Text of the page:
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“Who Read Early Christian Apocrypha?”

August 18, 2015

In response to requests, I’ve now uploaded a PDF of the pre-publication version of my contribution to the newly-published (and excellent) Oxford Handbook of Early Christian Apocrypha (noted in my previous posting), the PDF available here, and under the tab on this blog site “Selected Published Essays.”

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7 Comments
  1. Marc Roemer permalink

    Prof. Hurtado, thank you for making this article available!

    What makes the canonical Gospels different from the Apocrypha (besides the supposed dates of composition)? Wasn’t all early Christian literature subject to redaction, re-shaping and adaptation that served to expand upon earlier ideas, explore Christian truth, and offer something exotic or interesting to loose networks of readers? To what degree did the forces driving the composition and circulation of the Apocrypha also drive the canonical writings?

    -Marc

    • Marc: In the case of some of the “apocryphal gospels,” we have something entirely different: E.g., The Gospel of Truth and the Gospel of Philip aren’t narratives at all, but instead are more like theological tractates intended to advocate certain views. They weren’t likely intended to be “scriptures” read widely, but instead seem intended to circulate among in-group circles who shared their distinctive views. But, to make another observation, the early success of the familiar Gospels (read and circulated widely) made it a bit more difficult to make radical changes in their texts (although there certainly were numerous micro-changes, only a handful of known macro-variants).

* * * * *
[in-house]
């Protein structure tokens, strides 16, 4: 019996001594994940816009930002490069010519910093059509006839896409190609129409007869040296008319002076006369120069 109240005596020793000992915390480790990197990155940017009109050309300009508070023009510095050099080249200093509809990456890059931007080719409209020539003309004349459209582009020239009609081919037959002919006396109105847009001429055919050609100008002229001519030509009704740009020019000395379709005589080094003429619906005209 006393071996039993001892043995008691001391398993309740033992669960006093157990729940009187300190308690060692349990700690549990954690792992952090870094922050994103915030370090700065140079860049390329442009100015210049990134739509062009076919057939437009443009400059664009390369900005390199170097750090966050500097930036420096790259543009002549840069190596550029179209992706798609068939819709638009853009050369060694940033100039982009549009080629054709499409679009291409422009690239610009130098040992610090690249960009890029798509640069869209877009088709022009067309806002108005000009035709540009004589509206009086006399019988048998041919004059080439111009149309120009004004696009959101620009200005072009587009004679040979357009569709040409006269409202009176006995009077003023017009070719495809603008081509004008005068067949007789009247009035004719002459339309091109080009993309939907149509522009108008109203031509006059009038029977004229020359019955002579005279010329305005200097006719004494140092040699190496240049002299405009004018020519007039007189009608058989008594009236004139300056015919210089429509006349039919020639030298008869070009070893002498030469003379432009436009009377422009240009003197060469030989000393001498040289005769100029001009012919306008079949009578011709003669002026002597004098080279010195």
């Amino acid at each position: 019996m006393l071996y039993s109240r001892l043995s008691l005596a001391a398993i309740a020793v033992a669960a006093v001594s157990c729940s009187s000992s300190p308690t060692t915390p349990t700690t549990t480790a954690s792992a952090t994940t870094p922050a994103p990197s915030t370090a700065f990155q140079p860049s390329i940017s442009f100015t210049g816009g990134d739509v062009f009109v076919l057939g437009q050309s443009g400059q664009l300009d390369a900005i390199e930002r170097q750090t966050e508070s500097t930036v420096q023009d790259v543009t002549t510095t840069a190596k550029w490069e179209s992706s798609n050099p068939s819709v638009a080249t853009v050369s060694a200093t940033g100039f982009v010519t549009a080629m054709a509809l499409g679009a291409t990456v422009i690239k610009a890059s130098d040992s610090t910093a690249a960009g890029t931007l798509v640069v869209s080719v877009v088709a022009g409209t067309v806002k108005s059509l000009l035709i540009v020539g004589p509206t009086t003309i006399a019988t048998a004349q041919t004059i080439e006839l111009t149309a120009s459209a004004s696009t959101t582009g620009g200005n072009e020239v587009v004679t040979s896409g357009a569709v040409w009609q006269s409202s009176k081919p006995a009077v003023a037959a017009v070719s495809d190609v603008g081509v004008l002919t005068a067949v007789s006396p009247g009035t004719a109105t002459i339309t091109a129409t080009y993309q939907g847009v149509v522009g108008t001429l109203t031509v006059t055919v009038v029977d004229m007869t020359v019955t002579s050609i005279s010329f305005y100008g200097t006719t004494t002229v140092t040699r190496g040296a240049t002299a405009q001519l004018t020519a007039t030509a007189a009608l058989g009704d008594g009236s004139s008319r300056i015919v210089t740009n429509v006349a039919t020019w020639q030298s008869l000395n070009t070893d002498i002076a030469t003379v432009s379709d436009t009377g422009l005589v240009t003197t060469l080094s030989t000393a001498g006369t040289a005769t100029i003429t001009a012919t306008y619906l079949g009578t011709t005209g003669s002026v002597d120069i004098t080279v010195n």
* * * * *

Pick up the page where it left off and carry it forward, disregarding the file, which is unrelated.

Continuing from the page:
So, there were varying authorial purposes, and varying receptions of the various texts. It’s not wise to lump them all together as an undifferentiated mass, for that doesn’t match the historical data.

  2. David Graham permalink

    I really enjoyed David deSilva’s book, and would dearly love to read this one, but at £95? I’d rather eat, I’m afraid!

  3. James Ernest permalink

    Larry, I sometimes see such notices these days and am puzzled by them. If a contributor to a Baker or Eerdmans volume did this, it would be a breach of their agreement with the press. Does OUP view things differently? It’s hard to sell what is also being given away for free. James Sent from my phone

    • My understanding of publication law is that the publisher owns rights to the published version of a piece, on account of the typesetting, copy-editing, etc, the “value-added” that comes with proper publication. But the content remains the property of the author, and the pre-publication version of an essay, chapter, may be distributed or posted.
      Those who wish to reference a work and ensure that it is the final, edited version, will still have to obtain sight of the published version.

  4. argonaut4 permalink

    From the perspective of American English, the title is unidiomatic. The singular reader is always assumed so it should be “Who Reads Early Christian Apocrypha?”

    • Er, your “American English” is a bit curious, and in any case your reading of the title is mistaken: “Read” in the title is the past-tense of the verb. “Who read” is thus, perfectly grammatical, in either British or American English.

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